Fig. 1

Schematic diagram of the samples preparation set-up. 1. Apparatus stand. 2. Separating funnel. 3. Beaker. 4. Automatic potentiometer titrator. 5. Temperature magnetic stirrer

Methyl orange (di-methyl-amino azo-benzene sulfonate) belongs to the azo dyes with maximum absorption wavelength at 464 nm. Due to its high-Chroma, well-defined optical absorption characteristic, it can easily be absorbed onto catalyst from its aqueous solution, strong toxicity, and potential carcinogenic aromatic amine, which is listed as one of the most in urgent need of treatment in wastewater. Thus, in this paper methyl orange was chosen as the processing object, the photocatalytic activity of the sample catalysts on methyl orange was compared with those on both rhodamine talcum and methylene blue (Fig. 2).
Fig. 2

Photocatalytic reaction device, including iron sets, quartz condensing tube, a xenon lamp, blender, ballast, etc.1. Apparatus stand. 2. Stirrer. 3. Ballast. 4. Xenon. 5. A cooling jacket


Preparation of CoMgAl-LDHs

Sodium hydroxide solution was added into a salt solution prepared by dissolving Al (NO3)3·9H2O, 6H2O, Mg (NO3)2·6H2 and Co(NO3)2 in water at Co/Mg/Al molar ratio of 4:2:1. 2:2:1, 1:2:1, 0.5:2:1. The change in the pH value versus NaOH was obtained by adding a known volume of NaOH and the resulting curve (Fig. 3) displayed an optimum pH value of 9–10. CoMgAl-LDHs were then prepared by co-precipitation method at constant pH of 9–10.
Fig. 3

CoMgAl-LDHs titration curves of different Co/Mg molar ratios (0.5:2:1, 1:2:1,2:2:1 and 4:2:1)

The Co/Mg/Al salt solutions with molar ratios of 4:2:1, 2:2:1,1:2:1, and 0.5:2:1 were prepared from Al(NO3)3·9H2O, Mg(NO3)2·6H2O, and Co(NO3)2·6H2O. The prepared Co/Mg/Al-LDHs salt solutions and the prepared basic solution containing NaOH and Na2CO whose molar ratio was 1:0.5 were added slowly into 100 mL deionized water. The mixture was continuously stirred and the pH was kept at 9.3. A gel-like precipitate was obtained. The gel was then placed in a water bath at 60 °C and the mixture was vigorously stirred. The slurry obtained was then repeatedly washed with deionized water until the pH reached 7. The precipitate was then filtered and dried at 80 °C for 24 h. The solid obtained was ground to about 60–80 mesh. The resulting samples were labeled as CoMgAl-LDHs. These samples were calcined in the furnace to about 400 °C for 8 h, resulting into composite oxides. All the reagents used are of analytical standard.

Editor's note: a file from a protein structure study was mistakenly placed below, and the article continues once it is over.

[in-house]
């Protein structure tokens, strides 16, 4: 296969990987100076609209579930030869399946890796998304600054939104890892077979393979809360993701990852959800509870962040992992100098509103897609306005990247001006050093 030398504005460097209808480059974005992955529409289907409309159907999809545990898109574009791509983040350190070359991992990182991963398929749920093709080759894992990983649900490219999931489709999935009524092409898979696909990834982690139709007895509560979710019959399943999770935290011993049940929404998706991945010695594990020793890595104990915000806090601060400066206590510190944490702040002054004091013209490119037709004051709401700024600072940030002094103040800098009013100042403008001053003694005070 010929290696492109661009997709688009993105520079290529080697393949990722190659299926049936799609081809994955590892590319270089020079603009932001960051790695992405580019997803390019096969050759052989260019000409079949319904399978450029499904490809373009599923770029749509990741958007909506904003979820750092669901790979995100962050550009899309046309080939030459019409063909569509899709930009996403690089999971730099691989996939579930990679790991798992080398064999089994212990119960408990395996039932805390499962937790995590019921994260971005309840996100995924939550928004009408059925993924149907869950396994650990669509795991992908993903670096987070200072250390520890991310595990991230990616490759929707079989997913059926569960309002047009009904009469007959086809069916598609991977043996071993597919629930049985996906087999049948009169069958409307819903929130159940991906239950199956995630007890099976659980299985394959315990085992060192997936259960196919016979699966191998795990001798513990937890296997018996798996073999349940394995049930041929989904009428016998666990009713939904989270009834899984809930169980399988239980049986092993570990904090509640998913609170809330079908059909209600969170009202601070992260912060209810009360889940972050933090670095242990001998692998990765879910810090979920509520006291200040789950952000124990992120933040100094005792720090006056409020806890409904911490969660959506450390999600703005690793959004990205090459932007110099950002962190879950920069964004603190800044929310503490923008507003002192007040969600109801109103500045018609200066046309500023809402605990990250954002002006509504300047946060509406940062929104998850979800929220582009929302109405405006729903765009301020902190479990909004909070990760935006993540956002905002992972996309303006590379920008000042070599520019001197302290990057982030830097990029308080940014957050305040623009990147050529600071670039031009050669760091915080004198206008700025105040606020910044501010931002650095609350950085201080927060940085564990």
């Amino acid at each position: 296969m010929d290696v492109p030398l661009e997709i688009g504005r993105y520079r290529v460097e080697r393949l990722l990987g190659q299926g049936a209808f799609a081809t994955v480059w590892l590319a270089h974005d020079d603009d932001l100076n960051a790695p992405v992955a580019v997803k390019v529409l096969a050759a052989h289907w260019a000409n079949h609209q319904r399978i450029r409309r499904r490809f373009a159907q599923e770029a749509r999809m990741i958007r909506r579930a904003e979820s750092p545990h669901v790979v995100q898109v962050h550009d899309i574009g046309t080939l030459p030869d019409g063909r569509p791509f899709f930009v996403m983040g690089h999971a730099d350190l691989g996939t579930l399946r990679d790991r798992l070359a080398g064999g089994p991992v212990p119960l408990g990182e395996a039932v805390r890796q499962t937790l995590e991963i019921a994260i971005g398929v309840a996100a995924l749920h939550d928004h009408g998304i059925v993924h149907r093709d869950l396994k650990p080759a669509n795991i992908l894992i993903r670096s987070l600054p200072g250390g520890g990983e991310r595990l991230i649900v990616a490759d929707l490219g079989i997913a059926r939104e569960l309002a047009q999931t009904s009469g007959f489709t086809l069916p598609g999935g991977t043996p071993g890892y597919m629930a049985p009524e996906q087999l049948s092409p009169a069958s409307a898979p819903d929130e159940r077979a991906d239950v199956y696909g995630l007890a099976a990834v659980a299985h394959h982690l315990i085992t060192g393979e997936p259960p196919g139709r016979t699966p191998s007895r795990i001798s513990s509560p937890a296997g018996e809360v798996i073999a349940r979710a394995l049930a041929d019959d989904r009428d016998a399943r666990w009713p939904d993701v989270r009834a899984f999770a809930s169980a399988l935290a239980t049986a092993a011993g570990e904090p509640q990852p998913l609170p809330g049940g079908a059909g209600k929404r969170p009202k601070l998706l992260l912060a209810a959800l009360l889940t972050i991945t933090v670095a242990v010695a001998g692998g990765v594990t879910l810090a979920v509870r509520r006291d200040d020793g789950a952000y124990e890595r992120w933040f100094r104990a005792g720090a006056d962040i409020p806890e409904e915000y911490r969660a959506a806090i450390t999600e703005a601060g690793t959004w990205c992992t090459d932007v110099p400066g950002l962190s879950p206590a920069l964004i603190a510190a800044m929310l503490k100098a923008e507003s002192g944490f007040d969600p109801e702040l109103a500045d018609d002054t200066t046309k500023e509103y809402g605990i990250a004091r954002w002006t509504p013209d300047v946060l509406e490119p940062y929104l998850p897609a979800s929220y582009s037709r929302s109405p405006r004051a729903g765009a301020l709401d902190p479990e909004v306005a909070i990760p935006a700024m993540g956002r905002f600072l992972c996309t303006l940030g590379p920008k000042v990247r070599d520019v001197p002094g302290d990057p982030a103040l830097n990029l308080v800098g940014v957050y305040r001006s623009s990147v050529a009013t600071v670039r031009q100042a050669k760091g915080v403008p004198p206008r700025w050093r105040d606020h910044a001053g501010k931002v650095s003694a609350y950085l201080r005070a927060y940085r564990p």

Characterization of the sample

X-ray diffraction (XRD)

X-ray powder diffraction patterns were recorded using Bruker D8 Advance Type diffractometer to characterize the crystal structure of the prepared samples under the following conditions: electric current = 30 mA, acceleration voltage = 40 kV, radiation light source, CuKα λ = 0.15406 nm rays, scan range = 2–70°, and scanning rate = 0.02°/s.)

UV–visible spectrometry (UV–vis)

Shimadzu UV-2550 (UV–visible spectrometer) equipped with small sphere diffuse reflectance accessory and BaSO4 reference standard scan of range 200–800 nm was used.

Adsorption–desorption of nitrogen

Adsorption–desorption analysis of pore size distribution was conducted using Gold Egyptian Spectrum Technology V-sorb 2800p. BJH method was used and BET equation obtained before the adsorption of the isotherm was calculated.

TG–DTA (DTA–TG) analysis

This was conducted using the HCT-I analyzer to qualitatively analyze the decomposition process of water. And then hydrotalcite structure was analyzed at a temperature range of about 10–800 °C.

Using SEM (scanning electron microscopy)

This is one of the most widely used electron microscopes to observe surface morphology such as, the particle dispersion, the grain size, and shape of catalysts. JSM-6360LV model microscope was used.

Photocatalytic activity degradation

The experiment was carried out in a photocatalytic reactor. A 500 w xenon lamp of wavelength λ > 400 nm was used as a source of light to simulate the visible light. The length of the lamp used was 6 cm and a light intensity of 1.5 KW/m2.

The xenon was placed in the quartz tube sleeved through a layer of cooling water. The azo dye and catalyst were added into the xenon light through the quarts sleeve and then placed in a dark place for about 2 h to allow for adsorption dissociation equilibrium. 5 ml of the solution was sampled at an interval of 30 min, centrifuged and the clear solution was added into 4 ml quartz cuvette. The UV–visible spectrophotometer was then used to measure the wavelength of the dyes and the degradation was calculated using the formula presented as Eq. 5:
$$D\% = \, \left( {A_{0} - A_{t} } \right)/ \, A_{0} \times \, 100\%$$
where D refers to the degradation of the dye. A0 and At are the absorption at the initial and time t, respectively.

Results and discussion

The optimum pH required to prepare CoMgAl-LDHs

From Fig. 3, it can be seen that there are 3 distinct peaks: pH = 12–13, pH = 6–8 and pH = 3–5. Comparing the 4 images, it was found that with different Co/Mg molar ratio, the peak range was slightly different. It is clear that the choice of synthesis optimal pH ranges from 9–10. The figures show pH value change curves of CoMgAl-LDHs = 4:2:1, 2:2:1, 1:2:1 and 0.5:2:1 against sodium hydroxide solution.